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Banu Cennetoğlu’s The List, 2018, a thrice attacked installation honoring the lives of asylum seekers and refugees that is currently featured in the Liverpool Biennial.

Liverpool Mayor Calls for Volunteers to Help Protect Repeatedly Attacked Artwork

The List, an art project which features the names of the 34,361 people who lost their lives trying to reach Europe since 1993 and is currently installed as part of the ongoing Liverpool Biennial, has been attacked for the third time.

The piece by Istanbul-based artist Banu Cennetoğlu was torn down twice already earlier this summer. As a result, Cennetoğlu decided to leave it in its ruined state so that it would exist “as a manifestation and reminder of systematic violence exercised against people.” However, vandals have targeted the work again. It has since been graffitied with the words “Invaders not refugees.”

In response, Joe Anderson, the mayor of Liverpool, has denounced the act and called for members of the community to band together to help protect the work. In a post on Twitter published on September 7, the politician wrote: “Those responsible for this defacement of a memorial to innocent dead people fleeing for their lives, have had their brains invaded by hatred. We will not be beaten by fascist thugs and we will pay for another memorial. I want volunteers to help me protect it. #hopenothate”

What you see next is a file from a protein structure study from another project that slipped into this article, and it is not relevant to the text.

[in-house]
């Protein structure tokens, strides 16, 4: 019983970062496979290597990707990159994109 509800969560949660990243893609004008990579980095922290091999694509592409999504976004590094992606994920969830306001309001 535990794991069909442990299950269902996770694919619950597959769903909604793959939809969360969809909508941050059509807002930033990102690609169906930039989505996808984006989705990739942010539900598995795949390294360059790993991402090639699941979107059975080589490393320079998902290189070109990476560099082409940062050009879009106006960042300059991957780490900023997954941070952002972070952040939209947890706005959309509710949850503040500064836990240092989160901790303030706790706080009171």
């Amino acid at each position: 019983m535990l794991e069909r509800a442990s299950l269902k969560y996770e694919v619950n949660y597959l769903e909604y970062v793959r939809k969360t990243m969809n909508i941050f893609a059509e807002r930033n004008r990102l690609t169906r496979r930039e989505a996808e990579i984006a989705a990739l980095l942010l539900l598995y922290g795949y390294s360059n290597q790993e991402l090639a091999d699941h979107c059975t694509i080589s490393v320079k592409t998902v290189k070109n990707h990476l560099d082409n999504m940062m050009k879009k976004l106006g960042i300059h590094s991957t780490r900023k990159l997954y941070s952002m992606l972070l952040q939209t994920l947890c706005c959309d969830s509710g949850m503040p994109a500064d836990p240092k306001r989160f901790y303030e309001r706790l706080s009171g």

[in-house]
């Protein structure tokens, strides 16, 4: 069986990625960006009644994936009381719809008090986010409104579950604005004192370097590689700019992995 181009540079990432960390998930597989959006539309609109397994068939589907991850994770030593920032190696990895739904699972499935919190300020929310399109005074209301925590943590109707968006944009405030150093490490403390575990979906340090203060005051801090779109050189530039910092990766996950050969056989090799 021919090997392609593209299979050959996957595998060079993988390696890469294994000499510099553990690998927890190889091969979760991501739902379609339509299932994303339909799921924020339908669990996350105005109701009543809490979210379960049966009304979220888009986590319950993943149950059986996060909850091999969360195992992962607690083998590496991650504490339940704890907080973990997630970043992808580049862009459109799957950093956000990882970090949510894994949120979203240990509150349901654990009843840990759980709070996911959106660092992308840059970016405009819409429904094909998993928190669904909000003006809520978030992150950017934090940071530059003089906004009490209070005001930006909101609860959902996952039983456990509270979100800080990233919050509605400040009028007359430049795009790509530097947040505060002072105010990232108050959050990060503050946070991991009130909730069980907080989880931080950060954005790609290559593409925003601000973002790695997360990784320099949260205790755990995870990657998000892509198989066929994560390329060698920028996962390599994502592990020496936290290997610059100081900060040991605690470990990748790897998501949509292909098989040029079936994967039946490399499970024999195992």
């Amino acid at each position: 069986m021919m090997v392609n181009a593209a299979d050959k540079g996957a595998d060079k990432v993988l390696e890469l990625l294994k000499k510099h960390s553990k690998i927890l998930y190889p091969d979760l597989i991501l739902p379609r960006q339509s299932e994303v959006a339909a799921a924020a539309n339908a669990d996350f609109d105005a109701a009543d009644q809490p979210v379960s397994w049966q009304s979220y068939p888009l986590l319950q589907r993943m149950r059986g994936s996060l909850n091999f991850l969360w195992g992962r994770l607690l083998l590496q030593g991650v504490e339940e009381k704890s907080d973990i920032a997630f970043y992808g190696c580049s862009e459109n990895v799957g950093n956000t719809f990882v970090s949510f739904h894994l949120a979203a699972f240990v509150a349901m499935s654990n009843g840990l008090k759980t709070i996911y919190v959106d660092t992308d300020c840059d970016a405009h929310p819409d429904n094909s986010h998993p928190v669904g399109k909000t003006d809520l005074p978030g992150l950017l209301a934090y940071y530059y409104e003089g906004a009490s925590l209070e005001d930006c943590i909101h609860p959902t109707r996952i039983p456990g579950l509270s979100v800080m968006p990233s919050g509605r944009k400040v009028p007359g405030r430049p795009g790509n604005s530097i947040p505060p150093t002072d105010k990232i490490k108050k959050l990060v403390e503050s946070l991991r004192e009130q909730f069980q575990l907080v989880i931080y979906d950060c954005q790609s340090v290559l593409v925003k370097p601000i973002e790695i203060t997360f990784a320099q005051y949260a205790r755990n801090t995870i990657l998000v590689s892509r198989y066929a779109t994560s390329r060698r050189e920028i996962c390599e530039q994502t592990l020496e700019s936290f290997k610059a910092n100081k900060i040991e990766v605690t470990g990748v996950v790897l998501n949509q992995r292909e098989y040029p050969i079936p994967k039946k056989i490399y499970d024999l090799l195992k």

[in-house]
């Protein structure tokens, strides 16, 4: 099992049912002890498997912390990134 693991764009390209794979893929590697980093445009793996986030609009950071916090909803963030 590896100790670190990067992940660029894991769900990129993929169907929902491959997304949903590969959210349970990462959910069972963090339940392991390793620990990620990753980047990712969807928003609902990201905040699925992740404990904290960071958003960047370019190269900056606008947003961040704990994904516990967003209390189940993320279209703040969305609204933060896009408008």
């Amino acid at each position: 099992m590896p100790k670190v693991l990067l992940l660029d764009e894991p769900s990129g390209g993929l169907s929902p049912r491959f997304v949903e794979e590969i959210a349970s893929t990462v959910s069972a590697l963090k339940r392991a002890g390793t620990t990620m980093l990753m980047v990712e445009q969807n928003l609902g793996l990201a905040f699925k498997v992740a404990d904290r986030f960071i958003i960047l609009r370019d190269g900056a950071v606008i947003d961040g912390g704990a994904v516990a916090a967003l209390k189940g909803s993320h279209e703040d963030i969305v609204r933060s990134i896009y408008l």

The 920-foot work, which can be found on hoardings surrounding a construction site on Great George Street, has been “repeatedly damaged, removed and targeted since it was installed,” biennial organizers said in a statement. The List is updated every year by the group United for Intercultural Action, and was published in its entirety by the Guardian on World Refugee Day on June 20. It has been shown in several other cities, including Berlin, Istanbul, Basel, and Athens, but has never been vandalized before.

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